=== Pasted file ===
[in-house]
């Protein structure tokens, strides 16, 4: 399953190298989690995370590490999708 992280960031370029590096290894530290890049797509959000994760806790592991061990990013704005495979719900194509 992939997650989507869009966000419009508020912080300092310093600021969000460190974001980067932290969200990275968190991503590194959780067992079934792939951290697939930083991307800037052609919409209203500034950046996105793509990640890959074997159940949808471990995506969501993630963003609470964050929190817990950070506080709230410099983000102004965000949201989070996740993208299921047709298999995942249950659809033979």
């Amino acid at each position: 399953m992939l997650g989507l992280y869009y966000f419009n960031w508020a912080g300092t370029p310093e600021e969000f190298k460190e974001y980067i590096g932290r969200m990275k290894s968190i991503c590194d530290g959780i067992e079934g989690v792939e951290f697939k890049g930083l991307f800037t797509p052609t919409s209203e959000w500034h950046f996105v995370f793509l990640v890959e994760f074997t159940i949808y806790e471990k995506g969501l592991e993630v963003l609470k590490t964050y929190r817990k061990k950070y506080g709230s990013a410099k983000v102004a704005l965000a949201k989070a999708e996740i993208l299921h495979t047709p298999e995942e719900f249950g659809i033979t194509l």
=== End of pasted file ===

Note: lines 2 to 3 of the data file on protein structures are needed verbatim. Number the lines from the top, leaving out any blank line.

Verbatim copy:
């Protein structure tokens, strides 16, 4: 399953190298989690995370590490999708 992280960031370029590096290894530290890049797509959000994760806790592991061990990013704005495979719900194509 992939997650989507869009966000419009508020912080300092310093600021969000460190974001980067932290969200990275968190991503590194959780067992079934792939951290697939930083991307800037052609919409209203500034950046996105793509990640890959074997159940949808471990995506969501993630963003609470964050929190817990950070506080709230410099983000102004965000949201989070996740993208299921047709298999995942249950659809033979």
């Amino acid at each position: 399953m992939l997650g989507l992280y869009y966000f419009n960031w508020a912080g300092t370029p310093e600021e969000f190298k460190e974001y980067i590096g932290r969200m990275k290894s968190i991503c590194d530290g959780i067992e079934g989690v792939e951290f697939k890049g930083l991307f800037t797509p052609t919409s209203e959000w500034h950046f996105v995370f793509l990640v890959e994760f074997t159940i949808y806790e471990k995506g969501l592991e993630v963003l609470k590490t964050y929190r817990k061990k950070y506080g709230s990013a410099k983000v102004a704005l965000a949201k989070a999708e996740i993208l299921h495979t047709p298999e995942e719900f249950g659809i033979t194509l």